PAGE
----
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No doubt about EU law

September 2011 - EU & Competition. Legal Developments by Norrbom Vinding Law Firm, member of ius laboris.

More articles by this firm.

In a case about entitlement to replacement holiday in the event of sickness, the Danish High Court did not believe that EU law was unclear. The Court therefore denied an application for a preliminary reference to the EU Court.
Under Danish law, employees are not entitled to replacement holiday if they fall ill during their holiday. This principle was called into question in September 2009 when the EU Court ruled in a case about a Spanish employee who had fallen ill when his scheduled holiday began. Click here for our commentary on the EU Court’s ruling.
With the EU Court’s ruling, doubt was cast on whether the Danish holiday rules were compatible with EU law. Therefore, a task force was set up by the Danish Ministry of Employment to look into the matter. Click here for our commentary on the report of the task force.
Holiday was ruined
The Danish Minister for Employment has announced that the Ministry is awaiting the outcome of a case pending before the Danish High Court before any new rules will be introduced.
The case in question concerns a tool maker who took 3 weeks' holiday in July 2009. Three days into his holiday he was injured and did not return to full health until his holiday was over. When he was given notice of termination shortly after his return, he claimed compensation for the 13 days of holiday he had lost due to the injury.
His employer refused the tool maker’s claim because his holiday had begun on a Monday. Under Danish law, this means that the tool maker bore the risk of any sickness which occurred during the holiday.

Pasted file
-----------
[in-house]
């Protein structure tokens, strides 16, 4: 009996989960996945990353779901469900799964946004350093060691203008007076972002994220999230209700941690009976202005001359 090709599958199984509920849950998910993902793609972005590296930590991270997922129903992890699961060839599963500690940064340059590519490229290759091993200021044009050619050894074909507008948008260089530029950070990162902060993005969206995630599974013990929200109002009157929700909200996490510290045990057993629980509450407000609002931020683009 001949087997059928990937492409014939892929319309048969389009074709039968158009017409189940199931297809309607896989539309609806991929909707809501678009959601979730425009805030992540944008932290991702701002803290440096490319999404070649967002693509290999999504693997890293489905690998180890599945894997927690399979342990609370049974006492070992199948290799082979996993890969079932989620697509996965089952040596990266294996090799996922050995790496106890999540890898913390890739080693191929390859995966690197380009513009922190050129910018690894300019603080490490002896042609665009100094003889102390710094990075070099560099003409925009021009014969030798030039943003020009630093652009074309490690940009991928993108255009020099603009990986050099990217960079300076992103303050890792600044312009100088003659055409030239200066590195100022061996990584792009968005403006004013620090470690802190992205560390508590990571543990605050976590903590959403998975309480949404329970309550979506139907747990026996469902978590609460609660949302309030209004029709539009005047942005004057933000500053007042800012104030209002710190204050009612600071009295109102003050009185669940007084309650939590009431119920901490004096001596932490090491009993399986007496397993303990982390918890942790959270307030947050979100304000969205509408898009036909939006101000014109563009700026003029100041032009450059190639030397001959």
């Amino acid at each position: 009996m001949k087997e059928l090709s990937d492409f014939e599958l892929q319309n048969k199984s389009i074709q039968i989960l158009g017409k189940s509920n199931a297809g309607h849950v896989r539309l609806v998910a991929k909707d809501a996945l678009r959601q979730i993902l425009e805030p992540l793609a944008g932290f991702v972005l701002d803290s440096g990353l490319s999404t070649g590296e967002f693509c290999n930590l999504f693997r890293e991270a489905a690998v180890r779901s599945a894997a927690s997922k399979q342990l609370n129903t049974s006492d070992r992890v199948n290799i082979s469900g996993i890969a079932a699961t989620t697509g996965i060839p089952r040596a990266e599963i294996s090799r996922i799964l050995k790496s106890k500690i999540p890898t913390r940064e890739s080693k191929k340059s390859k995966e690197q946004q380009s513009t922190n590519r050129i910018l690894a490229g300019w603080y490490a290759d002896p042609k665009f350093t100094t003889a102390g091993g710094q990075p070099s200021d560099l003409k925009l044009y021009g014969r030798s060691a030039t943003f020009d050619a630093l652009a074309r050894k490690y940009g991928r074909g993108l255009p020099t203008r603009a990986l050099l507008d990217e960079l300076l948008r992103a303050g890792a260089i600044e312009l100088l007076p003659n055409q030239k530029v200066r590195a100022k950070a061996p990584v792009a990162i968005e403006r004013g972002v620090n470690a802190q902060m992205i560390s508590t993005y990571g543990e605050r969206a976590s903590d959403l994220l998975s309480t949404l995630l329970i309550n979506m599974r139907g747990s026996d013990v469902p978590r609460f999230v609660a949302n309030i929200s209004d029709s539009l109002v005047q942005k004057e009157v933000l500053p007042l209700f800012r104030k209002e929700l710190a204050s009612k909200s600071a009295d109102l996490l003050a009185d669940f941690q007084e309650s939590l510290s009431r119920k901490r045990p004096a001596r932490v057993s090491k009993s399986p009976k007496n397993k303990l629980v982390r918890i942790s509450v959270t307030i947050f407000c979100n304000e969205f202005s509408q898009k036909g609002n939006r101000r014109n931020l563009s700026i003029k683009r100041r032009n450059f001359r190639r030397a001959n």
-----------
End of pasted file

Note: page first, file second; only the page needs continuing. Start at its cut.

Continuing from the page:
In court, the employer argued that current law is still unclear, even with the EU Court’s ruling. The employer therefore requested the High Court to ask the EU Court for guidance. The tool maker and his trade union, however, did not believe that a preliminary reference was necessary – in their view, it is clear from the EU Court’s ruling from 2009 that Danish employees are entitled to replacement holiday, also for any sickness which occurs during their holiday.
The High Court held that the issue of entitlement to replacement holiday has already been settled with the EU Court’s ruling from 2009. Accordingly, there was no reason to ask for the EU Court's guidance in the matter.
Norrbom Vinding notes:
  • that the Danish ruling shows that the High Court was not in doubt about how to interpret EU law; but

  • that the ruling only concerns the issue of whether a preliminary reference to the EU Court should be made.
It is not yet known when the High Court will hand down its judgment as to whether the tool maker is entitled to replacement holiday for the 13 days of holiday he lost.
Norrbom Vinding will of course report on new developments in the matter.
The above does not constitute legal advice and should not be relied upon as such

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